7 Ways to Avoid Spoiling Your Kids for the Holidays

Avoid overindulging your children on the holidays this year.
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It can be tempting for many parents to go a bit overboard when it comes to holiday gift giving. But spoiling your child isn’t a good idea--even on the holidays.

Scaling back on the holidays won’t just reduce your stress, but it can be good for your child in the long-term as well. Here are some strategies that can help you avoid overindulging your child this holiday season:

1. Keep the Focus on Giving, Not Receiving

Rather than asking your child repeatedly what he wants for Christmas, ask him what he wants to give other people for gifts. Encourage him to make lists about the things he wants to buy or make for others, instead of creating an endless wish list of his own. Whether it’s a homemade gift - like a picture he colored - or a small gift he purchased with his own money - like a box of candy - make it clear that the holidays are about giving.

2. Practice Gratitude

Teach your child how to be grateful for the things he has - even when he opens a sweater he doesn’t like. But don’t reserve gratitude for the holidays. Role model it year round by expressing appreciation for the people and things you have in your life.

Make sure your child writes thank-you notes for the gifts he receives. Talk about how kind it was for each person to buy him a special gift. And teach him how to show good manners when he opens gifts from other people.

3. Share Homemade Gifts

Make at least a portion of the gifts you give homemade. Rather than spend a lot of money at the mall, show your child that it’s the thought that counts.

Get your child involved in making gifts with you. Bake cookies to give your neighbors or find a holiday craft that your child can help you make to give to relatives.

4. Emphasize Presence Over Presents

Include gifts that allow you spend time together as a family. A trip to a zoo or a family getaway for a night could make a great gift for everyone. Make it clear that you’re more concerned with spending time together as a family, rather than owning lots of material possessions.

Make the holiday season about spending time together too. Put more effort into family traditions than you do shopping and wrapping gifts. Show your child that you value the time you spend together over anything that money can buy.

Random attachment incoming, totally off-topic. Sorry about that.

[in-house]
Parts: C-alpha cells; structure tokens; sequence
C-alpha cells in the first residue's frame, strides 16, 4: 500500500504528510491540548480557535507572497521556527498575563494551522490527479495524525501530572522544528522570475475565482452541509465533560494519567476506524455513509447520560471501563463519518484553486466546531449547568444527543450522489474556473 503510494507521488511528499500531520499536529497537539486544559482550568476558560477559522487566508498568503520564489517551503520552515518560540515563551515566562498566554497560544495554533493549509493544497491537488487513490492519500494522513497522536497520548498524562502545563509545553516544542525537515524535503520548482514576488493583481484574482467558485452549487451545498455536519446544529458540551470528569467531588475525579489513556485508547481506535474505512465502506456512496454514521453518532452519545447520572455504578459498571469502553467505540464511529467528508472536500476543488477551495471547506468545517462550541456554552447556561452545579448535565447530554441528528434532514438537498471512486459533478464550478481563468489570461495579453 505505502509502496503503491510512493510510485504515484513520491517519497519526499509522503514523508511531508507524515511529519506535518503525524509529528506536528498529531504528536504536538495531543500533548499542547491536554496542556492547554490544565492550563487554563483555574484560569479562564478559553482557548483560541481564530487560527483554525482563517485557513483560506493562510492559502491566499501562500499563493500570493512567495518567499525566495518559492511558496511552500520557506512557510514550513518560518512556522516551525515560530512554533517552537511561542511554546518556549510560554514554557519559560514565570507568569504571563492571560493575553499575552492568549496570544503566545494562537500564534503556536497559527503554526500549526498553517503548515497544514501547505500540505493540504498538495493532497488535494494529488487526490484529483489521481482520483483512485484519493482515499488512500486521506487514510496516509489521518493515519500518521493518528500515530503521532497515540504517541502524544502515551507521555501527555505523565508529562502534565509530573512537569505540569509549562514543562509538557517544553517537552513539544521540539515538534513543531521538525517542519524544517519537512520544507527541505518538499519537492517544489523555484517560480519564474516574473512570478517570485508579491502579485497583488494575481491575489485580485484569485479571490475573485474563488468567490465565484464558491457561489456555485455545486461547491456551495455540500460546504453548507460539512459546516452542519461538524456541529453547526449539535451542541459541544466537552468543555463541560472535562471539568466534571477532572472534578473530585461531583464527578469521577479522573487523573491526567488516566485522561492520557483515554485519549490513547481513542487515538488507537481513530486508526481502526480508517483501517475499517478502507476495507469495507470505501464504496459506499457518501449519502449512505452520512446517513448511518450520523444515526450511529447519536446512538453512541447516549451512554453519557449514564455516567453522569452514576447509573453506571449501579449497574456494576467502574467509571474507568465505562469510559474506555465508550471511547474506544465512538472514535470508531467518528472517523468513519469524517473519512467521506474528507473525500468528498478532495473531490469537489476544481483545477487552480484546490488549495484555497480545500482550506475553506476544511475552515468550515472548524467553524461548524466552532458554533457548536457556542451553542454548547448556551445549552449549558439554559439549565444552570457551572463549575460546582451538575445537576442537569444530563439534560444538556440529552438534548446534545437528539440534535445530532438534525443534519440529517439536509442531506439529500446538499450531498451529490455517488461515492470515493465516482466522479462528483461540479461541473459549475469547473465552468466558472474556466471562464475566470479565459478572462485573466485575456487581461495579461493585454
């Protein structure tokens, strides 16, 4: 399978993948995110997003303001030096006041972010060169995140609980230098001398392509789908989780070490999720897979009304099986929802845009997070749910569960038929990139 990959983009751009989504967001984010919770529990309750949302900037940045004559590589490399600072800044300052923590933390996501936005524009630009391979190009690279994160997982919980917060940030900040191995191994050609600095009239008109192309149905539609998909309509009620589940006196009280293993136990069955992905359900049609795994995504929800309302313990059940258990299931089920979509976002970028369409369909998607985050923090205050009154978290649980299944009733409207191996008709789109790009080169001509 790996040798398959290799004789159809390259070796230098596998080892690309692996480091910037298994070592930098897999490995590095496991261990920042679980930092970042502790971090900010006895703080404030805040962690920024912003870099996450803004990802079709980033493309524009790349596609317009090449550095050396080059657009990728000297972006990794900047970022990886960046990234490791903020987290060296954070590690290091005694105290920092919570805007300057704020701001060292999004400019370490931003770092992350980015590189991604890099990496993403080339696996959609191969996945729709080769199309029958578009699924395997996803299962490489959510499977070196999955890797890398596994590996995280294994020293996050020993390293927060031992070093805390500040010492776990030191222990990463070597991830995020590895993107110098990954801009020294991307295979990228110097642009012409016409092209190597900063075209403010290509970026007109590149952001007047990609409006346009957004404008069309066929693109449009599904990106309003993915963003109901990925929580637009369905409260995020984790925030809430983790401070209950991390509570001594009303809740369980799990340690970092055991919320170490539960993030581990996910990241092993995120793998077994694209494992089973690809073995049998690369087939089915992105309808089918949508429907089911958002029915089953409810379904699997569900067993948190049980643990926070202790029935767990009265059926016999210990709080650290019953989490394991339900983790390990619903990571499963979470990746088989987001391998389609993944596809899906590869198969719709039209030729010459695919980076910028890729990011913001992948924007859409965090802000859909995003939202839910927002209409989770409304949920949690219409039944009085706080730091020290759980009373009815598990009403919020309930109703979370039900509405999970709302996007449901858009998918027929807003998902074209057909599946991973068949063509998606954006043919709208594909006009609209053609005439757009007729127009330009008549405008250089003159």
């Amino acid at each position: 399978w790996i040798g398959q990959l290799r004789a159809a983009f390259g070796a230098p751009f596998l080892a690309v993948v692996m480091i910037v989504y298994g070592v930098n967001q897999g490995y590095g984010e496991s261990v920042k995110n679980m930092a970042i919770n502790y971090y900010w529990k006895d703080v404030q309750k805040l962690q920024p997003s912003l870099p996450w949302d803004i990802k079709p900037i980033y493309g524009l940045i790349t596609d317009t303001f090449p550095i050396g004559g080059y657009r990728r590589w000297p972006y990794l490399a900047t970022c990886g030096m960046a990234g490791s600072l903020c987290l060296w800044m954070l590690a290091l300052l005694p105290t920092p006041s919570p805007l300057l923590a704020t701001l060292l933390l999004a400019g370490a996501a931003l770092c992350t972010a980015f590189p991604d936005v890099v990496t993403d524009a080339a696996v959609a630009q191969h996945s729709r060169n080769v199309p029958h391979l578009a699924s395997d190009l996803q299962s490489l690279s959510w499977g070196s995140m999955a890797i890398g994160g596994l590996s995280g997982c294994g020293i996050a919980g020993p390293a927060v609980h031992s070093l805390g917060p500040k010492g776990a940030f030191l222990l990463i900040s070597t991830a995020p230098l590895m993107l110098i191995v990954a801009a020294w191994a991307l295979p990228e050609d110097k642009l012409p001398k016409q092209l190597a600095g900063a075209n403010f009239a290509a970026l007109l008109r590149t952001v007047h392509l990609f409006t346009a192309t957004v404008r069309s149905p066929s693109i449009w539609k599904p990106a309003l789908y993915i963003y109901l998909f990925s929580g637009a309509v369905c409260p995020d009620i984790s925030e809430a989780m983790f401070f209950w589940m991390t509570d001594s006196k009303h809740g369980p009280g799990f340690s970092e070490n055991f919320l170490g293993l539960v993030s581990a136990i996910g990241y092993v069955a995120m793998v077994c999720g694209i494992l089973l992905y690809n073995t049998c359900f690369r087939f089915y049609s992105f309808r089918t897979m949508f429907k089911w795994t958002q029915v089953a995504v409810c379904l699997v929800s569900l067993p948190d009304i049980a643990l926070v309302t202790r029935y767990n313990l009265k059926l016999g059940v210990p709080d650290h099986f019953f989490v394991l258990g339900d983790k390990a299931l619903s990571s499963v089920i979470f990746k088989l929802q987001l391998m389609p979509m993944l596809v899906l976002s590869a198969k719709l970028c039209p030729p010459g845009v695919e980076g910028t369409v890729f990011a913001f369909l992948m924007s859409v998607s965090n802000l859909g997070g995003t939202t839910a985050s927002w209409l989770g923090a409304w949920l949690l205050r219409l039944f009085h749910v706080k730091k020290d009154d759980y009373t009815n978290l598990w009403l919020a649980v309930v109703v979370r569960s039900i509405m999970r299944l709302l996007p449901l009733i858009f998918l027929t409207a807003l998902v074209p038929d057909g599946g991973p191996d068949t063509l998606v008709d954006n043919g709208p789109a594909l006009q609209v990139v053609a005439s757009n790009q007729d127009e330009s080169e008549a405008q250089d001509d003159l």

5. Limit the Number of Gifts You Buy

Make each gift count. Rather than buying as many gifts as you can, consider giving one special gift and a few smaller gifts. Show your child that a few thoughtful gifts can be more special than dozens of presents.

6. Focus on the True Meaning of Holidays

Spend time talking about the true meaning of each holiday. If you have spiritual beliefs about the holidays, find ways to honor those beliefs. Spend time talking about and learning about the reasons you celebrate and the reasons why you honor specific traditions.

If you don’t have any particular spiritual beliefs, consider learning about other people’s beliefs. Talk to your child about why some people celebrate Hanukkah but others celebrate Christmas. You can also spend time learning about how other people around the world celebrate holidays.

7. Do Kind Things for Others During the Holiday Season

The holiday season can be a great time to remind your child that not everyone is fortunate enough to receive gifts. Consider doing a service project together as a family. Donate clothing to a homeless shelter, buy gifts for children in need, or sing Christmas carols at a local nursing home.

Talk about how fortunate you are to have one another and how important it is for you to help people who may be struggling in life. It can serve as an important life lesson to your child.

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